Hyundai’s Le Fil Rouge concept has a big, stupid grille

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Hyundai is at the Geneva Motor Show with a concept that is supposed to show the future design direction of the company. That future, it seems, includes a big stupid grid.
The car is called Le Fil Rouge, which in French means "common thread", a nod to how Hyundai tries to connect its past, present and future designs with this concept. The company says that Le Fil Rouge is a "reinterpretation" of the 1974 Hyundai "Pony" Coupe Concept, which establishes the design of its first automobiles.
Somehow oblique, the body of this new concept resembles that early ancestor. The overall silhouette resembles a more softened and stretched version of the Pony concept, although with none of the hard angles that caused a stir in the 1970s. The new concept is a bit serious, in my opinion; The recently announced Infiniti Q Inspiration, another concept that aims to establish a new identity for your respective brand, does many things with the shape of the car, but in much more exciting ways.
However, one place that Le Fil Rouge abruptly separates from Hyundai's first concept is that huge grid. It gives Le Fil Rouge a smile so big and goofy that it looks like the car is laughing at Hyundai's decision. Hyundai calls it a "cascade grid", which is appropriate, since it covers almost the entire front of the car, engulfing the headlights like the rocks swallowed by the flowing lava.
Le Fil Rouge echoes the first Hyundai concept of the 1970s, the "Pony"
Giant grids are a popular trend in automobiles, especially concepts. Mercedes-Benz, Volkswagen and Nissan are all to blame, and Lexus has virtually built its entire brand around the idea. It's strange because, with the boost to electrical technology, the need for a large radiator in the front of a car actually decreases. After all, that's why Tesla got rid of his fake grill on Model S; Now he presents a smooth and almost uninterrupted job on the front of all his cars.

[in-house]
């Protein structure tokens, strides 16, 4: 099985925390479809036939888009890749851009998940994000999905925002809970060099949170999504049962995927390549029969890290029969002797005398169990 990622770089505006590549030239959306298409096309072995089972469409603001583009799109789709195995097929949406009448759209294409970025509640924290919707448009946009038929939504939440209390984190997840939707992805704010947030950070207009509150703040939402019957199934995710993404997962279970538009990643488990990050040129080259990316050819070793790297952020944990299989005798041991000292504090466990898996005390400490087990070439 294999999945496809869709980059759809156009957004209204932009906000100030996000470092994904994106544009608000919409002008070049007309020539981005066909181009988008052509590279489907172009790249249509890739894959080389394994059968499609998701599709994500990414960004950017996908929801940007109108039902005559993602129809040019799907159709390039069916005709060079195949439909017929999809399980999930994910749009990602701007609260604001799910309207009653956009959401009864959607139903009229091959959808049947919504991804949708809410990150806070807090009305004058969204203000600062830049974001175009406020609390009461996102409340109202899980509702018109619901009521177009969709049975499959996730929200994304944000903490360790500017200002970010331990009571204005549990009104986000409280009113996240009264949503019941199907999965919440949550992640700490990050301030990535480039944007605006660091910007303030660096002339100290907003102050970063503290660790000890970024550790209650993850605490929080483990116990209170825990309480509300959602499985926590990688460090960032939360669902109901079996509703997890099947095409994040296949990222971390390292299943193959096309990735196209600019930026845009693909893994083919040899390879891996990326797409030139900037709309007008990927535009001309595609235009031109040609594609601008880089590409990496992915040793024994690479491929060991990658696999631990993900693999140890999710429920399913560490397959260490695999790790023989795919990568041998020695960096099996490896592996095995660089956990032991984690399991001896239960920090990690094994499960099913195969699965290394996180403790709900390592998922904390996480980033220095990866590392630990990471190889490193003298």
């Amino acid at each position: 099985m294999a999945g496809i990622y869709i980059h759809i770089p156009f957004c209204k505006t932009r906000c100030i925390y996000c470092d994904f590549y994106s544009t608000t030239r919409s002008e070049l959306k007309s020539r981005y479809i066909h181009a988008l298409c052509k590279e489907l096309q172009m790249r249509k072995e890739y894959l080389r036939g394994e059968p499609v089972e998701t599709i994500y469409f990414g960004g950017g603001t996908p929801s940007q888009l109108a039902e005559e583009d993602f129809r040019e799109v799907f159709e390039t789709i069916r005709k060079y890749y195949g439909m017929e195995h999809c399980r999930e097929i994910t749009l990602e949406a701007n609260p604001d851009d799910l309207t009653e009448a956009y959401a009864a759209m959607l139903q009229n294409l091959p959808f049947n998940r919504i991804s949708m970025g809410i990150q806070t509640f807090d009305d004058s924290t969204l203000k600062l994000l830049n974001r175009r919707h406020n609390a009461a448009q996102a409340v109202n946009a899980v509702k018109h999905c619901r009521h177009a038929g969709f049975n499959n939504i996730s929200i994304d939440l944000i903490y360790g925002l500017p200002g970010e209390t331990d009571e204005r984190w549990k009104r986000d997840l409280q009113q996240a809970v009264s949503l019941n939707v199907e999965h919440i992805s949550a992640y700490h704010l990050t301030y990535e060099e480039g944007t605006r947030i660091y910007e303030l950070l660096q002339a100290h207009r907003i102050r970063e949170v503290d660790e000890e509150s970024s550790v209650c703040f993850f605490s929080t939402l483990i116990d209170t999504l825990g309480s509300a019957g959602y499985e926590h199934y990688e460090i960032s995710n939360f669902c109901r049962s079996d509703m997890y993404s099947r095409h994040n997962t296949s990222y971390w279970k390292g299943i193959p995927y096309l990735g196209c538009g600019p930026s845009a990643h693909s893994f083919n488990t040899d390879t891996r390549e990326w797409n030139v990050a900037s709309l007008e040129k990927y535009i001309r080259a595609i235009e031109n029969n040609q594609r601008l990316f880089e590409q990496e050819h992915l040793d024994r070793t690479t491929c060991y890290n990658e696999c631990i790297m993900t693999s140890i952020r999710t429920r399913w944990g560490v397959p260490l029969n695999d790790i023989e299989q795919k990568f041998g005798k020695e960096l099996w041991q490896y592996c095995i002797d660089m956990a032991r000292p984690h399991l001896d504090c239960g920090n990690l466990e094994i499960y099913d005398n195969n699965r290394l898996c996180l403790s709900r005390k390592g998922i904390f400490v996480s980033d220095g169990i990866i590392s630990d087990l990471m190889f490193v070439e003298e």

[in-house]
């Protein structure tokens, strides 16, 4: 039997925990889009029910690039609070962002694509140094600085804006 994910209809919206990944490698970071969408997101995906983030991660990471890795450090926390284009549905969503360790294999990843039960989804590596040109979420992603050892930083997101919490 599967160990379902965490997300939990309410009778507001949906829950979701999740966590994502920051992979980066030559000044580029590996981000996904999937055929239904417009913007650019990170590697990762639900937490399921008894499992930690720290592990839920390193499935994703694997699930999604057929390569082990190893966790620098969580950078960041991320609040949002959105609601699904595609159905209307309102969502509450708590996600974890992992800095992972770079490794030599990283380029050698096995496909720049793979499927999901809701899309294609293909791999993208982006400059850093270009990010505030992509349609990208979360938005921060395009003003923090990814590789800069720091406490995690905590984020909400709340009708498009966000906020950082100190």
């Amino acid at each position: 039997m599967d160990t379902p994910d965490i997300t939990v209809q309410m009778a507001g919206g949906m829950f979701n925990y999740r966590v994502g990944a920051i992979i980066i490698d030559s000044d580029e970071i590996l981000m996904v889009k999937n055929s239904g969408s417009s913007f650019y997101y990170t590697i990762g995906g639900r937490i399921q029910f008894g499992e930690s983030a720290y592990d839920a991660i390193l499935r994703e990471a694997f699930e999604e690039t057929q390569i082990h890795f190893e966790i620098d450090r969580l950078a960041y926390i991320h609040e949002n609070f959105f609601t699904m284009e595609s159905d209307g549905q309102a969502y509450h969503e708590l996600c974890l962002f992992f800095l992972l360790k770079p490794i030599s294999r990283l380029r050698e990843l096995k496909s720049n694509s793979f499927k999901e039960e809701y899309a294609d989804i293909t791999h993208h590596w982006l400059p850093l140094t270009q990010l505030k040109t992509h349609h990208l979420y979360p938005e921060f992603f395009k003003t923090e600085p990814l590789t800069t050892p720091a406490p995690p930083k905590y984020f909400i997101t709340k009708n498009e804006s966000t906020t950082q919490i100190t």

I'm not saying that's the only way forward, but one would think that removing a constraint such as the need for a functional grid would free designers to try a wide variety of new ideas. Instead, it feels like everyone is bankrupt trying to compete with each other to see who can cover most of the front. (To be fair to Hyundai, it does not say if the Le Fil Rouge is explicitly electric – like a design project meant to set the tone for the entire lineup, it's probably not one or the other).
Having said all this, I love the interior of Le Fil Rouge. I'm a fan of a wood finish, and this concept has that in spades. It also has these elegant screens for rear-seat passengers that drip from the curved shape of the front seats. It is an idea that probably has little chance of reaching production, but it seems much more exciting than most screens embedded or screwed into the back seat.
Hyundai has always been somewhat dispersed (and derivative) with its design, so to see it establish a new direction with this new concept is exciting. I also think it's great that, apparently, I'm going to call that first concept again. However, the resemblance to Bruce of Finding Nemo? Not that much.

Image: Hyundai

Image: Hyundai

Image: Hyundai

Image: Hyundai

Image: Hyundai

Image: Hyundai

Image: Hyundai

Image: Hyundai

Image: Hyundai

Image: Hyundai

Image: Hyundai

Image: Hyundai

Image: Hyundai

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